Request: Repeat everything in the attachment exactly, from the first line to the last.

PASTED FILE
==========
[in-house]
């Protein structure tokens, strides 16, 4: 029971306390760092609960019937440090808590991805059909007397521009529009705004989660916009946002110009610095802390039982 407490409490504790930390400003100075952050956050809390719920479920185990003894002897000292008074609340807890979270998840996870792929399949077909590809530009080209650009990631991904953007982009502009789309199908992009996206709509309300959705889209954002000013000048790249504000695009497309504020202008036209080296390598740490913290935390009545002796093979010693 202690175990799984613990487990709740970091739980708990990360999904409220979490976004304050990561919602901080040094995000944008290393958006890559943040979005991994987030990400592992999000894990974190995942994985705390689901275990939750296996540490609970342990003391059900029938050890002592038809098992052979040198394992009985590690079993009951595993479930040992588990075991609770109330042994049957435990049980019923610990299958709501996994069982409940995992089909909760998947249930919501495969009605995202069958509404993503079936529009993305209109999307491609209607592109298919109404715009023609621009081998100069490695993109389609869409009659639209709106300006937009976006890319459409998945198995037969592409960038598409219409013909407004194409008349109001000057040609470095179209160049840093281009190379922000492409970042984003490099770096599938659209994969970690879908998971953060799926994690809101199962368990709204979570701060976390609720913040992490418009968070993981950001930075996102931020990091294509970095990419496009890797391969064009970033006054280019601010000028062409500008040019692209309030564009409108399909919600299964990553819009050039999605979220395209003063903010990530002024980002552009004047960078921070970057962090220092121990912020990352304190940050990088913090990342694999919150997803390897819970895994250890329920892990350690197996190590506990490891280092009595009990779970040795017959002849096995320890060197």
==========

[in-house]
């Protein structure tokens, strides 16, 4: 029971306390760092609960019937440090808590991805059909007397521009529009705004989660916009946002110009610095802390039982 407490409490504790930390400003100075952050956050809390719920479920185990003894002897000292008074609340807890979270998840996870792929399949077909590809530009080209650009990631991904953007982009502009789309199908992009996206709509309300959705889209954002000013000048790249504000695009497309504020202008036209080296390598740490913290935390009545002796093979010693 202690175990799984613990487990709740970091739980708990990360999904409220979490976004304050990561919602901080040094995000944008290393958006890559943040979005991994987030990400592992999000894990974190995942994985705390689901275990939750296996540490609970342990003391059900029938050890002592038809098992052979040198394992009985590690079993009951595993479930040992588990075991609770109330042994049957435990049980019923610990299958709501996994069982409940995992089909909760998947249930919501495969009605995202069958509404993503079936529009993305209109999307491609209607592109298919109404715009023609621009081998100069490695993109389609869409009659639209709106300006937009976006890319459409998945198995037969592409960038598409219409013909407004194409008349109001000057040609470095179209160049840093281009190379922000492409970042984003490099770096599938659209994969970690879908998971953060799926994690809101199962368990709204979570701060976390609720913040992490418009968070993981950001930075996102931020990091294509970095990419496009890797391969064009970033006054280019601010000028062409500008040019692209309030564009409108399909919600299964990553819009050039999605979220395209003063903010990530002024980002552009004047960078921070970057962090220092121990912020990352304190940050990088913090990342694999919150997803390897819970895994250890329920892990350690197996190590506990490891280092009595009990779970040795017959002849096995320890060197």